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顶级期刊成为众矢之的 精选

已有 7590 次阅读 2013-12-31 08:56 |个人分类:科学感想|系统分类:博客资讯

    几年前在《经济学人》杂志上有一篇文章《科学期刊:发表与错误》(Scientific journals: Publish and be wrong | The Economist)。该文利用经济学原理如“winner's curse”(赢者诅咒)、“oligopoly”(求过于供)、“artificial scarcities”(人为的稀缺性)分析了顶级期刊发表论文的情况。许多论文都投往顶级期刊并希望发表,产生求过于供,再加上顶级期刊也期望过高,一般的、精确的结果不易发表,而夸张的、轰动性的结果才有可能发表。还有倾向于发表阳性结果而不发表阴性结果。这种选择性容易使作者为满足期刊的要求而得出偏向性结果或解释。因而,很大一部分论文最终表明是不正确的。

     今天看到了更激进的说法:顶级期刊才是学术造假的罪魁祸首?()-搜狐滚动/顶级期刊才是学术造假的罪魁祸首?

       此前就有《英科学家称顶尖刊物是科学家的一种“瘾”—新闻—科学网》、《诺贝尔奖得主号召抵制《自然》《科学》等杂志_滚动读报_光明网》、《诺奖得主抨击《科学》《细胞》《自然》三大期刊》。

 

 

 

附:《科学期刊:发表与错误》

Scientific journals: Publish and be wrong | The Economist

http://www.economist.com/node/12376658

 

Publish and be wrong

 

One group of researchers thinks headline-grabbing scientific reports are the most likely to turn out to be wrong

   IN ECONOMIC theory the winner's curse refers to the idea that someone who places the winning bid in an auction may have paid too much. Consider, for example, bids to develop an oil field. Most of the offers are likely to cluster around the true value of the resource, so the highest bidder probably paid too much.

The same thing may be happening in scientific publishing, according to a new analysis. With so many scientific papers chasing so few pages in the most prestigious journals, the winners could be the ones most likely to oversell themselves—to trumpet dramatic or important results that later turn out to be false. This would produce a distorted picture of scientific knowledge, with less dramatic (but more accurate) results either relegated to obscure journals or left unpublished.

In Public Library of Science (PloS) Medicine, an online journal, John Ioannidis, an epidemiologist at Ioannina School of Medicine, Greece, and his colleagues, suggest that a variety of economic conditions, such as oligopolies, artificial scarcities and the winner's curse, may have analogies in scientific publishing.

Dr Ioannidis made a splash three years ago by arguing, quite convincingly, that most published scientific research is wrong. Now, along with Neal Young of the National Institutes of Health in Maryland and Omar Al-Ubaydli, an economist at George Mason University in Fairfax, Virginia, he suggests why.

It starts with the nuts and bolts of scientific publishing. Hundreds of thousands of scientific researchers are hired, promoted and funded according not only to how much work they produce, but also to where it gets published. For many, the ultimate accolade is to appear in a journal like Nature or Science. Such publications boast that they are very selective, turning down the vast majority of papers that are submitted to them.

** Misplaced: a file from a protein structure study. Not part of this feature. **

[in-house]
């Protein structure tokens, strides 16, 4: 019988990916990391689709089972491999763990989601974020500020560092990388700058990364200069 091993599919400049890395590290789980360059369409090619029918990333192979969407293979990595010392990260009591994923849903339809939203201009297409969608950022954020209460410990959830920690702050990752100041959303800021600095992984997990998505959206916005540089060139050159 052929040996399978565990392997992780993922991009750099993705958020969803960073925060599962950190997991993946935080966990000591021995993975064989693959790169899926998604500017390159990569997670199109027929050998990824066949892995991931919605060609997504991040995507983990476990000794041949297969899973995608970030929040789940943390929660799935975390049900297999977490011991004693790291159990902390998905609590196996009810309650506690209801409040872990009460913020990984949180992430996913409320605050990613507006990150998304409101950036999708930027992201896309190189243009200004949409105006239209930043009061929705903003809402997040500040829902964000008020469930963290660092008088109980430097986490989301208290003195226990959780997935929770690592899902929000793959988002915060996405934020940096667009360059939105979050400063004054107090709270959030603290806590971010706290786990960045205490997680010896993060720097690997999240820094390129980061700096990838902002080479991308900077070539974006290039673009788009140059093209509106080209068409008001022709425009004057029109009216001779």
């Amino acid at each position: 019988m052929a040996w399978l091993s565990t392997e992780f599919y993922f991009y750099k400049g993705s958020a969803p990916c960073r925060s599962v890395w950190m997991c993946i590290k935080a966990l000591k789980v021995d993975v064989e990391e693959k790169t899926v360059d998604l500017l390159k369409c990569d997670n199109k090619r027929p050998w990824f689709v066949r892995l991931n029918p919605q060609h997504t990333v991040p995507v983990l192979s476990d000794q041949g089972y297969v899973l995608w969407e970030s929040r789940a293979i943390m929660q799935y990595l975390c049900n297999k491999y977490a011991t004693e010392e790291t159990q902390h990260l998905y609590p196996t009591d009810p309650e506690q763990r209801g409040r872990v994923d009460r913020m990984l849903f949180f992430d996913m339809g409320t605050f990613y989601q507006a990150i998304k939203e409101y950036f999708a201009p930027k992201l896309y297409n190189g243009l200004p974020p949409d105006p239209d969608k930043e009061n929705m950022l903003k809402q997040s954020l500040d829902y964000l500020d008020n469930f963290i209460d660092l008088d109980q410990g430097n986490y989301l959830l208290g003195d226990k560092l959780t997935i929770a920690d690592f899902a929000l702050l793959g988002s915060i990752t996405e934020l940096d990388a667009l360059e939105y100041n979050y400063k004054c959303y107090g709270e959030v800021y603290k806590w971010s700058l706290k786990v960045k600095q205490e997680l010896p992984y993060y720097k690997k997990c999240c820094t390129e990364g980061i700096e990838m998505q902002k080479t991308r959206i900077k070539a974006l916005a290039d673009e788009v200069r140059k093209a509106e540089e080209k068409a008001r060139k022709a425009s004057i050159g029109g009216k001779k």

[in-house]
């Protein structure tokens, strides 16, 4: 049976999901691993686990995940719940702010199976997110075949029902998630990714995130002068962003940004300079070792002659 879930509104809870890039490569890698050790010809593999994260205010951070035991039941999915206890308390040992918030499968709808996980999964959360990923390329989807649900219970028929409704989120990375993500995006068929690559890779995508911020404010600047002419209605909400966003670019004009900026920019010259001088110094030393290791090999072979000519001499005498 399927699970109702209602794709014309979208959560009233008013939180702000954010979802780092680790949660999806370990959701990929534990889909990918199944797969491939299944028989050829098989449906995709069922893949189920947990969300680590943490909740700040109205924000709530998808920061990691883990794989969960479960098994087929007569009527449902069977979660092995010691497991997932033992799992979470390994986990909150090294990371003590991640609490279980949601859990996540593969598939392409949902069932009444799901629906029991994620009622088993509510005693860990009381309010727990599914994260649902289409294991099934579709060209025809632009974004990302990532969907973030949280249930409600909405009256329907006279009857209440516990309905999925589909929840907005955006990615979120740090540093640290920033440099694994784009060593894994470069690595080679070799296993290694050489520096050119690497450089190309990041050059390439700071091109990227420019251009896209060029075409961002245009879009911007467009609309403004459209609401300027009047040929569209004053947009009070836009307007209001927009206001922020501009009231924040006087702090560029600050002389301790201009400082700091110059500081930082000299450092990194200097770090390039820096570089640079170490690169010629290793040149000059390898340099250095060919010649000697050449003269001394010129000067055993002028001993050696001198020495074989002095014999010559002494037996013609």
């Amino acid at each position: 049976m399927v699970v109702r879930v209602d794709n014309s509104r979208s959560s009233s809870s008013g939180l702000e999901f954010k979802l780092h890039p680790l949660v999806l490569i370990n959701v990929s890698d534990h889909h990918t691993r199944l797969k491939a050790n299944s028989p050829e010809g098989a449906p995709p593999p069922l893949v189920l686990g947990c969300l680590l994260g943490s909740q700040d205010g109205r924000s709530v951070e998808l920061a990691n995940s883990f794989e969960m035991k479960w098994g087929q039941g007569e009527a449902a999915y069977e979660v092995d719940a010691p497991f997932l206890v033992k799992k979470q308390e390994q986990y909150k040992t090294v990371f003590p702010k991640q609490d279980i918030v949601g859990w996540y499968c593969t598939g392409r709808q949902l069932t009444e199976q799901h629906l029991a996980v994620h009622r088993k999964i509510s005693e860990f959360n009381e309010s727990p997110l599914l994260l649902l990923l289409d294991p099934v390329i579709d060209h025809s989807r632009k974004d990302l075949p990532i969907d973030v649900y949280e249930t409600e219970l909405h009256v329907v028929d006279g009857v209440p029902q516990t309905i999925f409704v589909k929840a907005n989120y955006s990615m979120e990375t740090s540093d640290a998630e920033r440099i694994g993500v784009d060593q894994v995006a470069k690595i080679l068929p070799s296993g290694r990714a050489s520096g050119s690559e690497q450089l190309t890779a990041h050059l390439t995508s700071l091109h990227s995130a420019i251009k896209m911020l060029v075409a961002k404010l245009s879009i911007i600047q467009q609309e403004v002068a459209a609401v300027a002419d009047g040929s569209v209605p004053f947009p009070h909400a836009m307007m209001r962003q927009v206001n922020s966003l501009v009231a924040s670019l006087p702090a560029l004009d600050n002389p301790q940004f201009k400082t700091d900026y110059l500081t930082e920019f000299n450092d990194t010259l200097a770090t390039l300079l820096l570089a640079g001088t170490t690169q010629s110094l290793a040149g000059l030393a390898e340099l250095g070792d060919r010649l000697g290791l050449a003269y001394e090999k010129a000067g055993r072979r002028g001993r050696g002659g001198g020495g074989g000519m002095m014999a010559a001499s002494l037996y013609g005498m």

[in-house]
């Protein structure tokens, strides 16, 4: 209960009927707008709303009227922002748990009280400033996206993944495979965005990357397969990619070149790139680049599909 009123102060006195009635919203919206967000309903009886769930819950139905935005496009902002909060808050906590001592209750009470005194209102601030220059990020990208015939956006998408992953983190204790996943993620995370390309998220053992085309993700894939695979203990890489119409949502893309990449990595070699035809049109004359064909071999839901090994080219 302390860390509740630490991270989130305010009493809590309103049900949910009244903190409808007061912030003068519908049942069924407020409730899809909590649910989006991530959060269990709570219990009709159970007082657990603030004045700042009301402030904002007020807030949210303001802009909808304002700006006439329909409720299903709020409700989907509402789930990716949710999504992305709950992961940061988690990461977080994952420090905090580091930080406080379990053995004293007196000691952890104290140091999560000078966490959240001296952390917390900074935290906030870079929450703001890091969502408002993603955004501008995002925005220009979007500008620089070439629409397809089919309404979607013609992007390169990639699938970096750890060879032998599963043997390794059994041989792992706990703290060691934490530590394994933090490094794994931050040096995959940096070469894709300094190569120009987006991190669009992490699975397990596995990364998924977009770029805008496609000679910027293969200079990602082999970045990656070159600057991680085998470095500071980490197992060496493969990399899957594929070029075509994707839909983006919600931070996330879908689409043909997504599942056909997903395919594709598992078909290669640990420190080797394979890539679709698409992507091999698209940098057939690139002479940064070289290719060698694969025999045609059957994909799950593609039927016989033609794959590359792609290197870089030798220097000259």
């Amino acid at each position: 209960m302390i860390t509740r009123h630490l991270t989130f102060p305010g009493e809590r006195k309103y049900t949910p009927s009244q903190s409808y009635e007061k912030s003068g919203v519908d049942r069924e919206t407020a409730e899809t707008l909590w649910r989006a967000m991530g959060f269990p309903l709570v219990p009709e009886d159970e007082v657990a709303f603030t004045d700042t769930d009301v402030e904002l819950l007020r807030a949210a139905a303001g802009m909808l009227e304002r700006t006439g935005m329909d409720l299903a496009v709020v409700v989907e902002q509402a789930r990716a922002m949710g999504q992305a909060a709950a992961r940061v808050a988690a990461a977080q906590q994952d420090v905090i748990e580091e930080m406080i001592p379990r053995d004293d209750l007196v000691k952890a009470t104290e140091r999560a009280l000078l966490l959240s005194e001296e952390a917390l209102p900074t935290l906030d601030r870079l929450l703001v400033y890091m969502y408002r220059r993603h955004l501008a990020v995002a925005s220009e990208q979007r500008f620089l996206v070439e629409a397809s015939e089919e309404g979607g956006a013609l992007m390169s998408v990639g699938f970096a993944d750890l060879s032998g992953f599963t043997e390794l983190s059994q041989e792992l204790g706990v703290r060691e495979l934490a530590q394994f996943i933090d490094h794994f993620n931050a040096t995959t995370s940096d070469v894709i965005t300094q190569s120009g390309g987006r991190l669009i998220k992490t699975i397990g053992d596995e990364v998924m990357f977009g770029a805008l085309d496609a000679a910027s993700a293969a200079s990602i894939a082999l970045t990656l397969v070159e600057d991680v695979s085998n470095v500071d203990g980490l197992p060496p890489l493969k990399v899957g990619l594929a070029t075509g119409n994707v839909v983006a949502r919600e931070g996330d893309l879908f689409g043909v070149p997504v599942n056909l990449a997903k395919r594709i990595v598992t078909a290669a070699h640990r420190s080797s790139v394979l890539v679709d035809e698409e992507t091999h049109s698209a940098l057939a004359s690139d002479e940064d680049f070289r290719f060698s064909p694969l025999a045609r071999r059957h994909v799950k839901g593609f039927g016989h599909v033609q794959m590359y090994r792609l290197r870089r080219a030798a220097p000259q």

Picking winners

The assumption is that, as a result, such journals publish only the best scientific work. But Dr Ioannidis and his colleagues argue that the reputations of the journals are pumped up by an artificial scarcity of the kind that keeps diamonds expensive. And such a scarcity, they suggest, can make it more likely that the leading journals will publish dramatic, but what may ultimately turn out to be incorrect, research.

Dr Ioannidis based his earlier argument about incorrect research partly on a study of 49 papers in leading journals that had been cited by more than 1,000 other scientists. They were, in other words, well-regarded research. But he found that, within only a few years, almost a third of the papers had been refuted by other studies. For the idea of the winner's curse to hold, papers published in less-well-known journals should be more reliable; but that has not yet been established.

The group's more general argument is that scientific research is so difficult—the sample sizes must be big and the analysis rigorous—that most research may end up being wrong. And the “hotter” the field, the greater the competition is and the more likely it is that published research in top journals could be wrong.

There also seems to be a bias towards publishing positive results. For instance, a study earlier this year found that among the studies submitted to America's Food and Drug Administration about the effectiveness of antidepressants, almost all of those with positive results were published, whereas very few of those with negative results were. But negative results are potentially just as informative as positive results, if not as exciting.

The researchers are not suggesting fraud, just that the way scientific publishing works makes it more likely that incorrect findings end up in print. They suggest that, as the marginal cost of publishing a lot more material is minimal on the internet, all research that meets a certain quality threshold should be published online. Preference might even be given to studies that show negative results or those with the highest quality of study methods and interpretation, regardless of the results.

It seems likely that the danger of a winner's curse does exist in scientific publishing. Yet it may also be that editors and referees are aware of this risk, and succeed in counteracting it. Even if they do not, with a world awash in new science the prestigious journals provide an informed filter. The question for Dr Ioannidis is that now his latest work has been accepted by a journal, is that reason to doubt it?

 



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